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Year : 2015  |  Volume : 4  |  Issue : 2  |  Page : 129-131

Antenatally diagnosed fetal cardiac tumor associated with tuberous sclerosis

Department of Pediatrics, Neonatal Intensive Care Unit, Women's Hospital, Hamad Medical Corporation, Doha, Qatar

Date of Web Publication6-Apr-2015

Correspondence Address:
Dr. Nuha Nimeri
Neonatal Intensive Care Unit, Women's Hospital, Hamad Medical Corporation, Doha
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Source of Support: None, Conflict of Interest: None

DOI: 10.4103/2249-4847.154126

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Term male baby was born by normal vaginal delivery. The mother was followed-up in fetomaternal unit. Ultrasound report showed a huge mass arising externally from left ventricle free wall with multiple intracardiac masses with moderate pericardial effusion. A possibility of rhabdomyoma was considered. Baby was born with poor respiratory effort needed resuscitation and mechanical ventilation. Immediate postnatal echocardiography confirmed the presence of the extra and intra cardiac masses. Baby remained hemodynamically stable, developed one attack of supraventricular tachycardia and heart failure for which medical treatment given. Investigations confirmed the presence of tuberous sclerosis complex in this baby including magnetic resonance imaging and computed tomography (CT) scan that showed multiple subcortical and periventricular tubers'. CT abdomen showed angiomyolipoma of the left kidney, which disappeared completely after that. Baby remained free from neurological symptoms, discharged home on oral propranolol with multidisciplinary outpatient follow-up. His cardiac masses regressed significantly over his 2 years of life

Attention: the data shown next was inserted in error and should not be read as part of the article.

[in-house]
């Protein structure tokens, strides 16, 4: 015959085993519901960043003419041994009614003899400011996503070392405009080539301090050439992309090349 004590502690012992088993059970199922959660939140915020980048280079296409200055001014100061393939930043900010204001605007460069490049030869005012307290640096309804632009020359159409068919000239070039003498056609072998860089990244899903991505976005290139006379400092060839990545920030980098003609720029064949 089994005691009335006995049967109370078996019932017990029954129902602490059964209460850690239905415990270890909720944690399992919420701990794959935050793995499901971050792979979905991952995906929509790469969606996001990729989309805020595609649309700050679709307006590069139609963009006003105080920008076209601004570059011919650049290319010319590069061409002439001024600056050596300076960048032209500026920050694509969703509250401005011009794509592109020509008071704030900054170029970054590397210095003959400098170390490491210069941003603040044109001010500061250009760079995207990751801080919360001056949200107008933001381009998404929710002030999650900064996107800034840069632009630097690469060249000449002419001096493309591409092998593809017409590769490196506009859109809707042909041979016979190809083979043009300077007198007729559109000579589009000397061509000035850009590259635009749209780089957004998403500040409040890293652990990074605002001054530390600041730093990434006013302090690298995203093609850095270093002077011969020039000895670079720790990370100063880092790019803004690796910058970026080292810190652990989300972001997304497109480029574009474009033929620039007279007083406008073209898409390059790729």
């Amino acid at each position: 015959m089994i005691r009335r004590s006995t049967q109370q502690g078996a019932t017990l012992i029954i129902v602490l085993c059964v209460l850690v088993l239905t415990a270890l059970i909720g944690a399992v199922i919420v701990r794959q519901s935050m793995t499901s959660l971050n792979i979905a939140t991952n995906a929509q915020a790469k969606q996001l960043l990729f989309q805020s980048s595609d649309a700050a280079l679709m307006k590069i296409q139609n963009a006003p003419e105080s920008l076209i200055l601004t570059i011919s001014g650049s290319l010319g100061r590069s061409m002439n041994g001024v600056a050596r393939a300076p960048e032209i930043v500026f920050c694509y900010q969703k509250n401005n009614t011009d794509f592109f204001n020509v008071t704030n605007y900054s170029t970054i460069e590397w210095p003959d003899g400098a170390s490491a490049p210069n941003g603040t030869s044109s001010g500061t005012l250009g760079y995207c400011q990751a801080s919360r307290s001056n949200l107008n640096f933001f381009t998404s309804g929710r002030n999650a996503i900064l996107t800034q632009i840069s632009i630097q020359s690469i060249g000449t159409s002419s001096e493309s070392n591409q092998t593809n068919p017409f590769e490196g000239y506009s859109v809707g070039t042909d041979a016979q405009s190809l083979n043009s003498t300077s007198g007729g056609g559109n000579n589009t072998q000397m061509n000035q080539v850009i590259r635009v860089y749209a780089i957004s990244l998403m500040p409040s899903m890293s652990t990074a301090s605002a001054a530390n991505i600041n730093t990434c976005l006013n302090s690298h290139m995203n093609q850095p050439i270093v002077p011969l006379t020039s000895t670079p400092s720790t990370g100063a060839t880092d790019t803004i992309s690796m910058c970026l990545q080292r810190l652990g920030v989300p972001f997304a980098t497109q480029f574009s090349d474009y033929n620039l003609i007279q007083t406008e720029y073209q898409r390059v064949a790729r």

Keywords: Rhabdomyoma, term, tuberous sclerosis

How to cite this article:
Nimeri N, Abdelmaaboud M, Eissa A, Abdulrhman S. Antenatally diagnosed fetal cardiac tumor associated with tuberous sclerosis. J Clin Neonatol 2015;4:129-31

How to cite this URL:
Nimeri N, Abdelmaaboud M, Eissa A, Abdulrhman S. Antenatally diagnosed fetal cardiac tumor associated with tuberous sclerosis. J Clin Neonatol [serial online] 2015 [cited 2020 Apr 5];4:129-31. Available from: http://www.jcnonweb.com/text.asp?2015/4/2/129/154126

  Introduction Top

Cardiac tumors are very rare. Despite many case series have been reported, the clinical presentation, the natural history and the frequency with which cardiac tumor is associated with tuberous sclerosis complex (TSC) are still not well determined.

We are reporting a rare presentation of a huge mass which arises externally from left ventricular free wall with multiple intra cardiac masses diagnosed antenatelly and confirmed postnatelly to be rhabdomyoma. The case was proved to be associated with TSC. Up to our knowledge no reported cases about huge externally attached cardiac masses that proved to be rhabdomyoma in TSC.

  Case Report Top

A term male baby boy was born by normal vaginal delivery with birth weight of 3600 g. The mother is 18 years old G2 P0 + 1 lady. Parents are first-degree cousins, and they have no family history of congenital heart disease or neurological disorders. She was normal throughout her pregnancy till 35 weeks gestation when she was referred because of the presence of fetal ascites to the fetomaternal unit (FMU) for further evaluation.